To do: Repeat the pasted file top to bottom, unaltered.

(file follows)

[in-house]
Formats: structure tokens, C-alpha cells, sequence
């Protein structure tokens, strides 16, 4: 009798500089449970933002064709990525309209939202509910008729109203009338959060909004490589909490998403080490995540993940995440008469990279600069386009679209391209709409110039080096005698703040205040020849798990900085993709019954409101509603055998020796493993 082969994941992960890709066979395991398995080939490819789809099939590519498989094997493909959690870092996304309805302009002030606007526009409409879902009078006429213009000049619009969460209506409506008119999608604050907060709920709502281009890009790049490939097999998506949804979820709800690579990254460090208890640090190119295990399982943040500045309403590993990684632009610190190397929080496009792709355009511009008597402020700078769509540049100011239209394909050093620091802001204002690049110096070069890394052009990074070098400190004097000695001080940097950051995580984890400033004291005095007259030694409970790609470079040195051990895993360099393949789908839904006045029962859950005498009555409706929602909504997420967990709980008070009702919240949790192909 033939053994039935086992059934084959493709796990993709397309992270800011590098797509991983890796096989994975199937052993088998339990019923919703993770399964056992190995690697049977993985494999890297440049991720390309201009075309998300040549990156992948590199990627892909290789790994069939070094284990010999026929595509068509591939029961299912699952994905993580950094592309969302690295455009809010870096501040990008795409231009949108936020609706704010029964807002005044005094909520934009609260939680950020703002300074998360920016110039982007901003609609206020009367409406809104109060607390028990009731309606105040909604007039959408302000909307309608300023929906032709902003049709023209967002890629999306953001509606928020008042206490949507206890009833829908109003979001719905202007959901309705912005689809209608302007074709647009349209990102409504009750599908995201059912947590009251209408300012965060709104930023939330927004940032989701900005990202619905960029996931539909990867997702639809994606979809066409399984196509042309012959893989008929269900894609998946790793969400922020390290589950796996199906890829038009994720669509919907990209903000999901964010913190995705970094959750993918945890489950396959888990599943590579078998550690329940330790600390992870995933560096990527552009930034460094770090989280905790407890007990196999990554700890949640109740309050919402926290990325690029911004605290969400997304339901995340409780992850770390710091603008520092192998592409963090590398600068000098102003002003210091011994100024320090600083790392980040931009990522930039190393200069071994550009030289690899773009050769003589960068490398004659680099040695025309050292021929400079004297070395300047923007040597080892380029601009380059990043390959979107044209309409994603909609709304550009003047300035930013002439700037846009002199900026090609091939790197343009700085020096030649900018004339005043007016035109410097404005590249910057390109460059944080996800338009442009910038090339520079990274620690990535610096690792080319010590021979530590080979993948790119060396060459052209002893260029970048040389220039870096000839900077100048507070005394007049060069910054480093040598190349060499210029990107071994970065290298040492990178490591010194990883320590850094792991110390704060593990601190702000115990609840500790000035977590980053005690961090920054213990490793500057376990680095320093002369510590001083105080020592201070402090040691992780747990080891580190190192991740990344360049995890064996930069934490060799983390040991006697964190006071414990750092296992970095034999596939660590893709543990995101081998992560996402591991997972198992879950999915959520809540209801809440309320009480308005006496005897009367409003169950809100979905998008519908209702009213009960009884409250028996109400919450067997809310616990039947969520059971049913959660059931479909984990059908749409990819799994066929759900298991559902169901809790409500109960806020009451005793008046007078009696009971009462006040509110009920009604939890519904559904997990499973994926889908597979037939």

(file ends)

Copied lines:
[in-house]
Formats: structure tokens, C-alpha cells, sequence
């Protein structure tokens, strides 16, 4: 009798500089449970933002064709990525309209939202509910008729109203009338959060909004490589909490998403080490995540993940995440008469990279600069386009679209391209709409110039080096005698703040205040020849798990900085993709019954409101509603055998020796493993 082969994941992960890709066979395991398995080939490819789809099939590519498989094997493909959690870092996304309805302009002030606007526009409409879902009078006429213009000049619009969460209506409506008119999608604050907060709920709502281009890009790049490939097999998506949804979820709800690579990254460090208890640090190119295990399982943040500045309403590993990684632009610190190397929080496009792709355009511009008597402020700078769509540049100011239209394909050093620091802001204002690049110096070069890394052009990074070098400190004097000695001080940097950051995580984890400033004291005095007259030694409970790609470079040195051990895993360099393949789908839904006045029962859950005498009555409706929602909504997420967990709980008070009702919240949790192909 033939053994039935086992059934084959493709796990993709397309992270800011590098797509991983890796096989994975199937052993088998339990019923919703993770399964056992190995690697049977993985494999890297440049991720390309201009075309998300040549990156992948590199990627892909290789790994069939070094284990010999026929595509068509591939029961299912699952994905993580950094592309969302690295455009809010870096501040990008795409231009949108936020609706704010029964807002005044005094909520934009609260939680950020703002300074998360920016110039982007901003609609206020009367409406809104109060607390028990009731309606105040909604007039959408302000909307309608300023929906032709902003049709023209967002890629999306953001509606928020008042206490949507206890009833829908109003979001719905202007959901309705912005689809209608302007074709647009349209990102409504009750599908995201059912947590009251209408300012965060709104930023939330927004940032989701900005990202619905960029996931539909990867997702639809994606979809066409399984196509042309012959893989008929269900894609998946790793969400922020390290589950796996199906890829038009994720669509919907990209903000999901964010913190995705970094959750993918945890489950396959888990599943590579078998550690329940330790600390992870995933560096990527552009930034460094770090989280905790407890007990196999990554700890949640109740309050919402926290990325690029911004605290969400997304339901995340409780992850770390710091603008520092192998592409963090590398600068000098102003002003210091011994100024320090600083790392980040931009990522930039190393200069071994550009030289690899773009050769003589960068490398004659680099040695025309050292021929400079004297070395300047923007040597080892380029601009380059990043390959979107044209309409994603909609709304550009003047300035930013002439700037846009002199900026090609091939790197343009700085020096030649900018004339005043007016035109410097404005590249910057390109460059944080996800338009442009910038090339520079990274620690990535610096690792080319010590021979530590080979993948790119060396060459052209002893260029970048040389220039870096000839900077100048507070005394007049060069910054480093040598190349060499210029990107071994970065290298040492990178490591010194990883320590850094792991110390704060593990601190702000115990609840500790000035977590980053005690961090920054213990490793500057376990680095320093002369510590001083105080020592201070402090040691992780747990080891580190190192991740990344360049995890064996930069934490060799983390040991006697964190006071414990750092296992970095034999596939660590893709543990995101081998992560996402591991997972198992879950999915959520809540209801809440309320009480308005006496005897009367409003169950809100979905998008519908209702009213009960009884409250028996109400919450067997809310616990039947969520059971049913959660059931479909984990059908749409990819799994066929759900298991559902169901809790409500109960806020009451005793008046007078009696009971009462006040509110009920009604939890519904559904997990499973994926889908597979037939």